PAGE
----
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Discrimination, Chronic Stress, and Mortality Among Black Americans: A Life Course Framework

  • James S. Jackson
  • Darrell Hudson
  • Kiarri Kershaw
  • Briana Mezuk
  • Jane Rafferty
  • Katherine Knight Tuttle
Chapter
Part of the International Handbooks of Population book series (IHOP, volume 2)

Abstract

We use a life course framework to analyze lifetime patterns of mortality among black Americans. Using this framework directs attention to specific questions regarding the potential causes of racial group differentials in mortality, and we hope moves the field toward more comprehensive and testable explanations. The work on aging, the life course, and health has long highlighted the racial crossover effect in late-life mortality (e.g., Johnson 2000). While there are heated debates about the causes of this racial crossover in the United States (e.g., Johnson 2000; Preston et al. 1996), demographers have noted its existence in both cross-sectional population-level data, and in longitudinal panel studies (Johnson 2000). Gibson (Gibson 1991, 1994; Gibson and Jackson 1987) speculated that the racial crossover is based upon a series of mortality sweeps beginning in the black population in midlife, thereby leaving a hardier group of blacks in very older ages whose probability of survival in comparison to whites’ reverses and becomes more favorable.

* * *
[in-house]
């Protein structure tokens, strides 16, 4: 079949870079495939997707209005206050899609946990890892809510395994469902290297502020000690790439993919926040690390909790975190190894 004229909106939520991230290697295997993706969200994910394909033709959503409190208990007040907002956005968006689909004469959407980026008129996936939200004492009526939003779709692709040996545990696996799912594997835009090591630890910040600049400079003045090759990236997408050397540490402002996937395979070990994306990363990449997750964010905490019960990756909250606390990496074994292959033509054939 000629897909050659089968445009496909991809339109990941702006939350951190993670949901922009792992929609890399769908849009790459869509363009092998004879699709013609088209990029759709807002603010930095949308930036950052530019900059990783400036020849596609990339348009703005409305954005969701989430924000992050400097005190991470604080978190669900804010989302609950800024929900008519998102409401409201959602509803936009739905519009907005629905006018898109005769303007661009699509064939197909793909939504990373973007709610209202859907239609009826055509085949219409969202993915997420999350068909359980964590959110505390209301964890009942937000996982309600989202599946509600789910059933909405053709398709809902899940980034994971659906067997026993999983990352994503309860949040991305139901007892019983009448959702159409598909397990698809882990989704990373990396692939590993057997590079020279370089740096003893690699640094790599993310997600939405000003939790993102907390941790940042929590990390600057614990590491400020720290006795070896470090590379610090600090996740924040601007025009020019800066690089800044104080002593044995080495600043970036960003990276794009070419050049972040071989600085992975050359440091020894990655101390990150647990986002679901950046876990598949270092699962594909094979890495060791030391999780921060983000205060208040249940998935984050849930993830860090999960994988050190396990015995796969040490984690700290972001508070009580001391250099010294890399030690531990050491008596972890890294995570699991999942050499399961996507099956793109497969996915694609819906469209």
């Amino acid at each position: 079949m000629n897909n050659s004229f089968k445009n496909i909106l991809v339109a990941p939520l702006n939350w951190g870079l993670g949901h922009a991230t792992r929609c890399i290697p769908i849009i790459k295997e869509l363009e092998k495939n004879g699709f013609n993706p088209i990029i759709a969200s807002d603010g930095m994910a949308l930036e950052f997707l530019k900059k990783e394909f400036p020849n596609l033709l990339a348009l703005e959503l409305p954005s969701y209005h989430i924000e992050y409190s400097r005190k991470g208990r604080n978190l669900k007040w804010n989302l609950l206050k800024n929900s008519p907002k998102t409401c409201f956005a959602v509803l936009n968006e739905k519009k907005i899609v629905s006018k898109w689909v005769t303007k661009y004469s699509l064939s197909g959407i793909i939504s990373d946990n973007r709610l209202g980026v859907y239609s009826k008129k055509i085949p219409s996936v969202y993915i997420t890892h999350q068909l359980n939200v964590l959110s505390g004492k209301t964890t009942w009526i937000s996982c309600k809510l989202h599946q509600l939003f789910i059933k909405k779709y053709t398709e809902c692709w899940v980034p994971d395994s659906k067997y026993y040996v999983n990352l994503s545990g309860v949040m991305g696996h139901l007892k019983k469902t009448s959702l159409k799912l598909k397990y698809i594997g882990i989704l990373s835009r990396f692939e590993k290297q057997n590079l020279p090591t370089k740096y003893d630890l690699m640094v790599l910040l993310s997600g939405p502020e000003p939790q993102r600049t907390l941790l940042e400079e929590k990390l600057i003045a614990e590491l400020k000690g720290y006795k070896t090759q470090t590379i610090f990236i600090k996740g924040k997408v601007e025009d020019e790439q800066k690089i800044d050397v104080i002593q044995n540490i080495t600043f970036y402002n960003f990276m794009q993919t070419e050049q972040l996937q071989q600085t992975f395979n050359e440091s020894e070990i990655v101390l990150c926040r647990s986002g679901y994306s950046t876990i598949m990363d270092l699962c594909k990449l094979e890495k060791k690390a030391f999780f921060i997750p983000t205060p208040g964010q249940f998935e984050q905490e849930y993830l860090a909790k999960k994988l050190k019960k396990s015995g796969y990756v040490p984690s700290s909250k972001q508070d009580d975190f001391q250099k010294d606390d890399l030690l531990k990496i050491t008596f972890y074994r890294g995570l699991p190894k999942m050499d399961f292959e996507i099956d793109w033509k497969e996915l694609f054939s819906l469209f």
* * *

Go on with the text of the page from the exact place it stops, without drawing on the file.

Keywords

Infant Mortality Residential Segregation Allostatic Load Social Security Administration Intrauterine Environment 
These keywords were added by machine and not by the authors. This process is experimental and the keywords may be updated as the learning algorithm improves.

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Copyright information

© Springer Science+Business Media B.V. 2011

Authors and Affiliations

  • James S. Jackson
    • 1
  • Darrell Hudson
    • 2
  • Kiarri Kershaw
    • 3
  • Briana Mezuk
    • 4
  • Jane Rafferty
    • 5
  • Katherine Knight Tuttle
    • 6
  1. 1.Institute for Social Research, and Department of PsychologyUniversity of MichiganAnn ArborUSA
  2. 2.Kellogg Health Scholar at the Center on Social Disparities in Health, Department of Family and Community MedicineCenter on Social Disparities in Health, University of CaliforniaSan FranciscoUSA
  3. 3.Institute for Social Research, University of MichiganAnn ArborUSA
  4. 4.Virginia Commonwealth UniversityRichmondUSA
  5. 5.University of MichiganAnn ArborUSA
  6. 6.CincinnatiUSA

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